King Bhagiratha, the great-grandson of Suryavanshi King Sagar (ancestor of Lord Rama), did penance in Haridwar for many years. Impressed from his dedication, Lord Brahma asked for a wish, and he asked for river Ganga to flow down from heaven to earth, for the salvation of his 60,000 ancestors who were affected by the curse of saint Kapila. Lord Brahma accepted his wish and river Ganga agreed to descend down to earth. That’s when King Bhagiratha salvaged the ashes of his ancestors. Since then, the tradition of departing the ashes of deceased family members in the holy water of river Ganga is being followed.

It is also said that Lord Vishnu left the footprints on one of the stones that are set in the upper wall of Har ki Pauri, which is touched by the Ganga, all the time.

Haridwar was ruled by the Mauryan Empire in 322-185 BCE and was acquired by Kushan Empire from the 1st to 3rd century. The existence of terracotta culture between 1700 BCE and 1200 BCE has been proven by archaeologists.

The modern account of Haridwar was found in Chinese records when eminent Chinese traveler Huan Tsang visited India in 629 AD., while King Harshavardhan was ruling. In his journal, he mentioned Haridwar as ‘Mo-yu-lo’, remains of which are still kept safe in Mayapur.

On 13 January 1399, the city was invaded by Central Asian conqueror Timur Lang. In 1504 AD, the first Sikh Guru, Guru Nanak, took a holy bath in Kushawart Ghat on the day of Baisakhi. In the 16th century, Haridwar was dominated by Mughal emperors. During his rule, Mughal Emperor Akbar asked his writer Abul Fazal to write about Haridwar in Ain-e-Akbari. In the journal, a lot of things were mentioned about Haridwar, including that Emperor Akbar used to drink water from the river Ganga and called it ‘the water of immortality’. He used to carry this water wherever he went.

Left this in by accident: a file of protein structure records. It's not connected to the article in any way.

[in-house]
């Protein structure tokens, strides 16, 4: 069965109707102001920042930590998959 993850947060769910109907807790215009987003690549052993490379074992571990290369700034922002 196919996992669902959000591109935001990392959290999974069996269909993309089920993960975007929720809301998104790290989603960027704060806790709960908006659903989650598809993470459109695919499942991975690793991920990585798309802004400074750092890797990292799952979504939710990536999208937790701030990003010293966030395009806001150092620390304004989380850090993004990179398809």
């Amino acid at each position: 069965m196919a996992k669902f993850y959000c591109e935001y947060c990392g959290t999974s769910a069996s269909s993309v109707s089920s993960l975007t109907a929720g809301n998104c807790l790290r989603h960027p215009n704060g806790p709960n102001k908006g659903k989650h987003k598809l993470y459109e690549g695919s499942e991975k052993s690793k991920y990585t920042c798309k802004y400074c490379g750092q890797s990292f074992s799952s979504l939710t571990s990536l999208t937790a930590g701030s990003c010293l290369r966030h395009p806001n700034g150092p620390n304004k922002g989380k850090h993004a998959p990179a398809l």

Raja Man Singh of Amber laid the foundation of present-day Haridwar and also renovated the ghats at Har ki Pauri. It is also believed that after his death, his ashes were also immersed at Brahma Kund. Being one of the oldest living cities, Haridwar is mentioned in more or less every sculpture and scriptures.

The Bhimgoda dam, built in the 1840s, is one of the two major dams on river Ganga. The dam caused a lot of deterioration to the river but was used heavily by the ships of East India Company.

In 1901, the city had a population of 25,597 and was a part of the Roorkee Tehsil in the Saharanpur district of the United Province. In 1947, Haridwar became a part of Uttar Pradesh.

Later, Haridwar became part of Uttarakhand (then Uttaranchal) on 9 November 2000. 


Area: 2,360km2 (4.7 sq mi) in the southwestern part of Uttarakhand

Languages: Hindi (official), Garhwali

Population: 310,562 (as per Census 2011)

* Male: 54%

* Female: 46%.

Literacy rate: 70%

* Male literacy: 75%

* Female literacy: 64%.

Religions in Haridwar:

* Hindu: 82.66%

* Muslim: 15.70%

* Christian: 0.26%

* Jains: 0.13%

* Others: 1.2%

Other than Ganga, the minor seasonal streams that flow through Haridwar are Ranipur Rao, Pathri Rao, Ravi Rao, Harnaui Rao, Begham Nadi, etc.

A large part of the district has forests around. For wildlife and nature preserve, Haridwar has Rajaji National Park within the bounds of the district.

Haridwar is situated 314 m above the sea level, between Shivalik Hills in the North and Northeast and the Ganges River in the South.


In summer: Haridwar faces summer from the month of April to June or mid-July. The weather remains scorching hot and the temperature can rise up to 41°C throughout the day. The nights are comparatively mild and the temperature lowers down to 16°C.